Process

Occasional notes on thinking and practice.

Clip Studio Paint - on an iPad

A few months back I posted a few notes on using Astropad Studio to link an iPad to a Mac running Clip Studio Paint. I used this set up to create finished artwork for the MELC books.

The great benefit of Clip Studio Paint is that with the right tweaking¹ you can produce digital illustrations that ‘feel’ like natural media in a way that I don’t think Procreate can. At the time the added bonus of Astropad Studio meant tremendous advantages for the final artwork. 

Around November last year, Clip Studio Paint was released natively on the iPad and I have been using it ever since. 

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When it originally surfaced there were a couple of excited discussions bouncing around the social interwebs:

  • It is too expensive.
  • Can it handle ‘big’ files?

Both of these discussions are now redundant in my view. 

It isn’t too expensive.

If you are making professional quality art these tools are worth it.

Just a few years ago we were in the era of hundreds (and in some cases tens of hundreds) of pounds for software. Now the pendulum has swung wildly the other way with incredibly powerful apps costing under £10. Anything costing above that is easily written off, but let me just remind you that if you are living in a weird goldfish-memory mindset if you consider CSP as too expensive. It is worth every penny. 

 Sorry dudes. 

Sorry dudes. 

 As far as I understand, the Pro version doesn’t handle multi page creation.

As far as I understand, the Pro version doesn’t handle multi page creation.

And it can handle ‘big’ files.

The iPad version of CSP is bizarrely as good/better than the desktop Mac version. It easily handles multi-page creation². The Apple Pencil translates immediately into a better-than-Wacom experience and the ability to import/modify custom brushes means that this app just stole the lunch money of a lot of crying competitors. So far I have seen nothing to undermine this, and if you add in the point made by Frenden that an iPad Pro is a form of away-from-your-desk freedom, the cost savings become clear. 

My current set up. 

I took ages adjusting the CSP user interface to reflect how I actually work. It was worth taking the time³. The brushes are all carefully imported ones that are limited to what I find useful⁴ . 

The artwork then gets exported via airdrop or directly through iTunes to my 5k iMac which gets used as a final layout platform. Affinity photo and my desktop copy of CSP exist for the sole purpose of being a big glossy compositional screen. Although this makes me a little sad about great tech becoming redundant, the big screen is great for seeing the work put together. 

What could be better?

  • The myriad opaque UI choices are frankly bizarre (but don’t change anything yet because I have only just got things how I like them!).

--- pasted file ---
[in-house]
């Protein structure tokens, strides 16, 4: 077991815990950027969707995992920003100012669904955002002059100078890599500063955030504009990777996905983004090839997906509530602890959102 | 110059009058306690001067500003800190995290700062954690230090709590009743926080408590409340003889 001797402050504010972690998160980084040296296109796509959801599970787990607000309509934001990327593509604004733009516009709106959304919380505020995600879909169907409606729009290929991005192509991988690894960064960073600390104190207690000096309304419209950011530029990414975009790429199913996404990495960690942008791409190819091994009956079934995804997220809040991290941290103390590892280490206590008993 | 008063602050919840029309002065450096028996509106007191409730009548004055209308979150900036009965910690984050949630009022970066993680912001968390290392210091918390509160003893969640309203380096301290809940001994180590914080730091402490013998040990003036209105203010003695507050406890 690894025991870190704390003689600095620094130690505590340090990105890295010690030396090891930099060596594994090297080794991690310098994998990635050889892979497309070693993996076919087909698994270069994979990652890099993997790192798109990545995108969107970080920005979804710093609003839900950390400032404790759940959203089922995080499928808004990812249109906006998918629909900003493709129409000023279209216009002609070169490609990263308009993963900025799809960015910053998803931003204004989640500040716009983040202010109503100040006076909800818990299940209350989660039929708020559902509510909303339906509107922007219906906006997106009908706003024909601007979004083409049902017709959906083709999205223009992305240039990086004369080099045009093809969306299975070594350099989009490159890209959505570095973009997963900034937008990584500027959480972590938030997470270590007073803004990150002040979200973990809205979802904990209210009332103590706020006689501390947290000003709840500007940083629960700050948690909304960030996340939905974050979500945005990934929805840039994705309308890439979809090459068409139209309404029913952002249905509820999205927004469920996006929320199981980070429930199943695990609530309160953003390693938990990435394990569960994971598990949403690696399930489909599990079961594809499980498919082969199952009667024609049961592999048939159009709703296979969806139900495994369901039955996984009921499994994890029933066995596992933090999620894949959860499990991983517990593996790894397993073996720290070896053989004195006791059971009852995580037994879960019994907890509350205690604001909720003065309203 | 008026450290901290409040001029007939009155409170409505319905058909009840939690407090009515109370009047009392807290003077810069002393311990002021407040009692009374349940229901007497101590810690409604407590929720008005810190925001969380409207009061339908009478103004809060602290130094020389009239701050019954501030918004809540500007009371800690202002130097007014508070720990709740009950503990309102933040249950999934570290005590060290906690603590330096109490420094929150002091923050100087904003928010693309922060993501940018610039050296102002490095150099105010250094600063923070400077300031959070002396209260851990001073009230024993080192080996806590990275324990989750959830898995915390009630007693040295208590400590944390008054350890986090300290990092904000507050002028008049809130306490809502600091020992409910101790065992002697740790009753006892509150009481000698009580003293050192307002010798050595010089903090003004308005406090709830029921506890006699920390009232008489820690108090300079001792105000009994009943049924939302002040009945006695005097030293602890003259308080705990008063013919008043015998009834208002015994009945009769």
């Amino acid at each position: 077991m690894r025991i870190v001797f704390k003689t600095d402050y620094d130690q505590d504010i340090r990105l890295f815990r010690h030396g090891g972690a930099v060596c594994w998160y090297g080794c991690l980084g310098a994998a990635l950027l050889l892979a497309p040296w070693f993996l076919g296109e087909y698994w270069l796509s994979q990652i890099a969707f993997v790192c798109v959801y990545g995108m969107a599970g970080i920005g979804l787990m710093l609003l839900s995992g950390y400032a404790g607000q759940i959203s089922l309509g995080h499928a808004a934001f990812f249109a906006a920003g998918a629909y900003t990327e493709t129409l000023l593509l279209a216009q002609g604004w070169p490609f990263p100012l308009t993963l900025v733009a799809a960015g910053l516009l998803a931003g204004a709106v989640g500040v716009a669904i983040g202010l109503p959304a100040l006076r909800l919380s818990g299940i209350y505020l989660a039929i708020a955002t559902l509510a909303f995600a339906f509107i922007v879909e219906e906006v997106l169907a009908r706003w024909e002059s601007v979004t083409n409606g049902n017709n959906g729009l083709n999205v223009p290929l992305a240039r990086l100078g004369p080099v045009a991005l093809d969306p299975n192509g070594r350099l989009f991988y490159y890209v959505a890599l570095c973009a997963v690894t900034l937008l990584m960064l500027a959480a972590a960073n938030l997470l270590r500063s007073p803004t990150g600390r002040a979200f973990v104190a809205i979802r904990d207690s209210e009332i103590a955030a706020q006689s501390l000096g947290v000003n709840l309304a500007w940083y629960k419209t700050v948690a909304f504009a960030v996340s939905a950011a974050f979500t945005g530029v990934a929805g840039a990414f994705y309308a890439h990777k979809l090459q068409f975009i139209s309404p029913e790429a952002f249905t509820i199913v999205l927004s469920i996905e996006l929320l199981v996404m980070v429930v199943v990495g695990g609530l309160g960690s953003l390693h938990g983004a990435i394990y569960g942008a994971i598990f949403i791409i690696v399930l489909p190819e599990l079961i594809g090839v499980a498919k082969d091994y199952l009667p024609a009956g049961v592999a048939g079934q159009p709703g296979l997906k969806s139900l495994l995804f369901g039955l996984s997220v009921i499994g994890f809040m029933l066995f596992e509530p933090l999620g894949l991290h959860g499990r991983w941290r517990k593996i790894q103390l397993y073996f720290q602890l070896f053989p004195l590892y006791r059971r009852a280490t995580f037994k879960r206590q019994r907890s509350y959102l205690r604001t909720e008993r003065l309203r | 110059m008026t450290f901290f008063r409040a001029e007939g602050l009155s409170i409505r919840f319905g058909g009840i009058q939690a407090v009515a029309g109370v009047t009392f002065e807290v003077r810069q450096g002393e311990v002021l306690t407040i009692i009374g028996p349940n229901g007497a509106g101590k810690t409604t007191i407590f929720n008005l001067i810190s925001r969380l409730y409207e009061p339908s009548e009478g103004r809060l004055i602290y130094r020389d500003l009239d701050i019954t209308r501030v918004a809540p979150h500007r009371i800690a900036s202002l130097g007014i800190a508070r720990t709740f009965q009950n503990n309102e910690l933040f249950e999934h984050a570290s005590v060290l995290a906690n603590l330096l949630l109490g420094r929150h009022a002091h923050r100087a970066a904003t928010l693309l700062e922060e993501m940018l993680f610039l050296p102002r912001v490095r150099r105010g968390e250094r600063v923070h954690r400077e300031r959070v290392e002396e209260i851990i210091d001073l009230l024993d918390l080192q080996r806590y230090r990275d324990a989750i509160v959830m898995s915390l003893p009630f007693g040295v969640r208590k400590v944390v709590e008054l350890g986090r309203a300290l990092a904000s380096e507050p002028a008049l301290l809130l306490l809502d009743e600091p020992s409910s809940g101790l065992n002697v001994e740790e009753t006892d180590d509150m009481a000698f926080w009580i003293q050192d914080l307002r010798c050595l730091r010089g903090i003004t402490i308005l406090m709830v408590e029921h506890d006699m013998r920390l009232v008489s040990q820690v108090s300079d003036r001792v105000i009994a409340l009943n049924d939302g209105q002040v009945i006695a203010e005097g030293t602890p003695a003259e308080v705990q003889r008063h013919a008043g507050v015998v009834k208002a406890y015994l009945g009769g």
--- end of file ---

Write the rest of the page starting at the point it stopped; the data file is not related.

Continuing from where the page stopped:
• The file management system is horrible - so many steps for exporting artwork. SO hard to navigate afterwards. In this regard Procreate is the Boss. Looking through completed artwork is way better - with CSP it is like pulling teeth and I tend to avoid it. 
  • If you want to make it cheaper I won’t complain. 

¹ Using a variety of imported brushes from people like Frenden and DAUB.

² Something I missed sorely while using Procreate for the 100+ images for the Dear Theo project - reordering and finding files in their folder system was quite tricky when I had to swap iPads mid-process. It also means that Astropad Studio is now going bye bye. The £60.99 annual subscription is now heading to the pockets of CSP. Sorry and thankyou guys - I made some of my best art using your terrific stuff. 

³ This is something that Procreate doesn’t try to do for good reason. CSP has an unintuitive opaque UI that would leave you airless in a mineshaft if you weren’t too careful. There are a few places on YouTube where a simple search will give you tips. Don’t be too put off by all this fiddling about - once you get this baby set up right it is amazing. 

⁴ I was pretty deliberate about limiting this - too many choices will overwhelm and drown those visual ideas. And we don’t want that to happen do we? We want that little dude to live and become a hairy beast all on his own. 

Dear Theo

Dear Theo is a book I illustrated last year for Biblica¹. A full print run and release is scheduled during 2018. It is a combined volume of the gospel of Luke and the Acts of the Apostles. The ‘Dear Theo’ title comes from the opening paragraph in each volume where Luke is explicit about wanting the ‘most excellent Theophilus’ to know that just how certain the foundations of the Christian faith are. 

 Dear Theo comes with the incredible ability to balance like this in public spaces. 

Dear Theo comes with the incredible ability to balance like this in public spaces. 

Here are some background/process notes:

The Jesus Comic